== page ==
Jesse Stewart of the School of Science and two colleagues have received a $2.2 million National Institutes of Health grant to investigate the links between depression, depression treatment and cardiovascular disease in adults with HIV. With the success of antiretroviral therapy, cardiovascular disease is now the leading cause of death in HIV-infected adults.
A NEW £1million research center funded by the Leverhulme Trust at the University of Huddersfield will train the next generation of specialists in a field that uses the latest DNA science to delve into evolutionary history, from the origins of animals to the spread of modern humans.
Electronic medication monitoring caps may help physicians put together the puzzle of why children taking a medicine that promises to curb sickle cell disease are showing mixed, confusing results.
Business Secretary Vince Cable has announced £40 million investment in UK synthetic biology at the Manchester Institute for Biotechnology.
The George Washington University Cancer Institute received a $97,000 grant from Genentech to address health disparities in cancer care.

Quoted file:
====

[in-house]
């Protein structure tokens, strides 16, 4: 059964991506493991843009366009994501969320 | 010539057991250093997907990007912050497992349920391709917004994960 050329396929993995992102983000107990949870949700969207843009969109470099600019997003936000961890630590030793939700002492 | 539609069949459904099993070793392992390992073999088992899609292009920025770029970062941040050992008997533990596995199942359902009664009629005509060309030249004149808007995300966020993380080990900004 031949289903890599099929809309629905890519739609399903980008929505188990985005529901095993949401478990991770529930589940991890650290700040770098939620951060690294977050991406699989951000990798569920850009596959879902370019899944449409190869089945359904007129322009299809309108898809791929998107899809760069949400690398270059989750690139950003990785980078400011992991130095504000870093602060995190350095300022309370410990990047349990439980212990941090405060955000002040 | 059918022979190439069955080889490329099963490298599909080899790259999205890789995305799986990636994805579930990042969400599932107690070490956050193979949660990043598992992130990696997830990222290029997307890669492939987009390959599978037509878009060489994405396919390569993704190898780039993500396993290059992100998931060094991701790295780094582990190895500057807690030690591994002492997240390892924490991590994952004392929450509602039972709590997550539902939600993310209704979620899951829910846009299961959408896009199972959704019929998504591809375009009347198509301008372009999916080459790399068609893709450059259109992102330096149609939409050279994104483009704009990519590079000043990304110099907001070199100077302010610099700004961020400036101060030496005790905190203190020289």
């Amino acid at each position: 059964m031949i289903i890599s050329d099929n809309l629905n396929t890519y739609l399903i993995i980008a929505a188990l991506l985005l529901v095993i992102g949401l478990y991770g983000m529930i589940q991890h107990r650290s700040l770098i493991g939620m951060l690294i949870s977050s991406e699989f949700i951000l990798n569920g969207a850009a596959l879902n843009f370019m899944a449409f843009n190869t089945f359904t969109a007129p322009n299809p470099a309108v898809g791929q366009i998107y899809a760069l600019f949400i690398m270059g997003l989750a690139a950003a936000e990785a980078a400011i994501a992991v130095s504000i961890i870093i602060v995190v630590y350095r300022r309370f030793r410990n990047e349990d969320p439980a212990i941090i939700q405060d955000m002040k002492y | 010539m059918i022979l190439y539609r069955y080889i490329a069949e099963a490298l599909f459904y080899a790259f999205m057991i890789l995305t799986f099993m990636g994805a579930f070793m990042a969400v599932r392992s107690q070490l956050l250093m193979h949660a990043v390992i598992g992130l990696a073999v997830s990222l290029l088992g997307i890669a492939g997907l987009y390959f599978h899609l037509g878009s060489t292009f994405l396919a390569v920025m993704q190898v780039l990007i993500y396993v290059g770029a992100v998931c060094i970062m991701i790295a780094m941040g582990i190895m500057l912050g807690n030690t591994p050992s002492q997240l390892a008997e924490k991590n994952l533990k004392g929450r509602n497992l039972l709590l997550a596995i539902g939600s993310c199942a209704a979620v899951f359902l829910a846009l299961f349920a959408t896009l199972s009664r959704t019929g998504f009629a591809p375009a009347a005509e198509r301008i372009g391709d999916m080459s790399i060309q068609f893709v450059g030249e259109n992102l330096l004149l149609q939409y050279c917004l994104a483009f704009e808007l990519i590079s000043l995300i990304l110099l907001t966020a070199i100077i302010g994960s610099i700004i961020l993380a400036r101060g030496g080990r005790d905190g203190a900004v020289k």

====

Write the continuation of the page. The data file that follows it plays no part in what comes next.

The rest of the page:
Researchers are developing a design framework that will help speed the design of powered exoskeletons for the lower body. The modeling will enable highly customized exoskeletons that give disabled persons natural motion with better comfort and safety. The devices will also allow military personnel and construction workers to carry heavy loads over long distances.
Mayo Clinic's campus in Jacksonville, Fla., has received a $5.75 million gift from the Harry T. Mangurian Jr. Foundation in Palm Beach, Fla., to advance the study of Lewy body dementia, a deadly disease that causes a progressive decline in mental and physical abilities. The new Mayo program is one of a few in the world dedicated to finding answers and treatments for the disease.
The German Research Foundation will fund four new clinical trials following a decision by its Joint Committee. The trials will enable researchers to address current, urgent questions in patient-oriented clinical research within the framework of a controlled interventional trial.
To reduce or eliminate false positive results from the quickest and most sensitive Ebola test, researchers will make a positive control for processing Ebola DNA. The control will be made of non-infectious sequences of Ebola Virus nucleic acid tucked inside a plant virus' protective protein shell.
Gurpreet Singh, assistant professor of mechanical and nuclear engineering at Kansas State University, has received a $500,000 National Science Foundation CAREER award for his nanotechnology research.